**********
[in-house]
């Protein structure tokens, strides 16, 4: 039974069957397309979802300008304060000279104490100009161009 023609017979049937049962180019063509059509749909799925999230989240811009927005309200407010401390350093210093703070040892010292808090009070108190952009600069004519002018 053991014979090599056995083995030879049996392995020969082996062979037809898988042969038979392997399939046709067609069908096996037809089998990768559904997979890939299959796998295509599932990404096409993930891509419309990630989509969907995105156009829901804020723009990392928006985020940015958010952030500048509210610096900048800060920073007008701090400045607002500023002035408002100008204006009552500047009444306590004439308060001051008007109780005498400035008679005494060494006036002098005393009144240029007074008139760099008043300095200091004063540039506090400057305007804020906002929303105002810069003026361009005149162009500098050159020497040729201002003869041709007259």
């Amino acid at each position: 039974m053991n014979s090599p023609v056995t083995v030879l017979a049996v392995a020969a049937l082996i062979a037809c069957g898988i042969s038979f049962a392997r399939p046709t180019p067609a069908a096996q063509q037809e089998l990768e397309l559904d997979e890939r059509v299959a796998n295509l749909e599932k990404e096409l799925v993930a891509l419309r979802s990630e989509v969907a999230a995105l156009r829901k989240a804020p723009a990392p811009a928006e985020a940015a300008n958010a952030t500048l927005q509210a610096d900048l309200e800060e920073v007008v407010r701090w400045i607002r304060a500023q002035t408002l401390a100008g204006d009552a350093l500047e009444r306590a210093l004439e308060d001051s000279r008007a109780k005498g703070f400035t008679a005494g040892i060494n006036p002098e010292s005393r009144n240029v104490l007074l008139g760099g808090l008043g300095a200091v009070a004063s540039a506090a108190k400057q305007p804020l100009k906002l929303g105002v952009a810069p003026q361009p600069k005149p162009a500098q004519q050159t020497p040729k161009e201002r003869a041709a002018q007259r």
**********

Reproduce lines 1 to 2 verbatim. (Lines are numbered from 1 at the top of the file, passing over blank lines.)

[in-house]
């Protein structure tokens, strides 16, 4: 039974069957397309979802300008304060000279104490100009161009 023609017979049937049962180019063509059509749909799925999230989240811009927005309200407010401390350093210093703070040892010292808090009070108190952009600069004519002018 053991014979090599056995083995030879049996392995020969082996062979037809898988042969038979392997399939046709067609069908096996037809089998990768559904997979890939299959796998295509599932990404096409993930891509419309990630989509969907995105156009829901804020723009990392928006985020940015958010952030500048509210610096900048800060920073007008701090400045607002500023002035408002100008204006009552500047009444306590004439308060001051008007109780005498400035008679005494060494006036002098005393009144240029007074008139760099008043300095200091004063540039506090400057305007804020906002929303105002810069003026361009005149162009500098050159020497040729201002003869041709007259």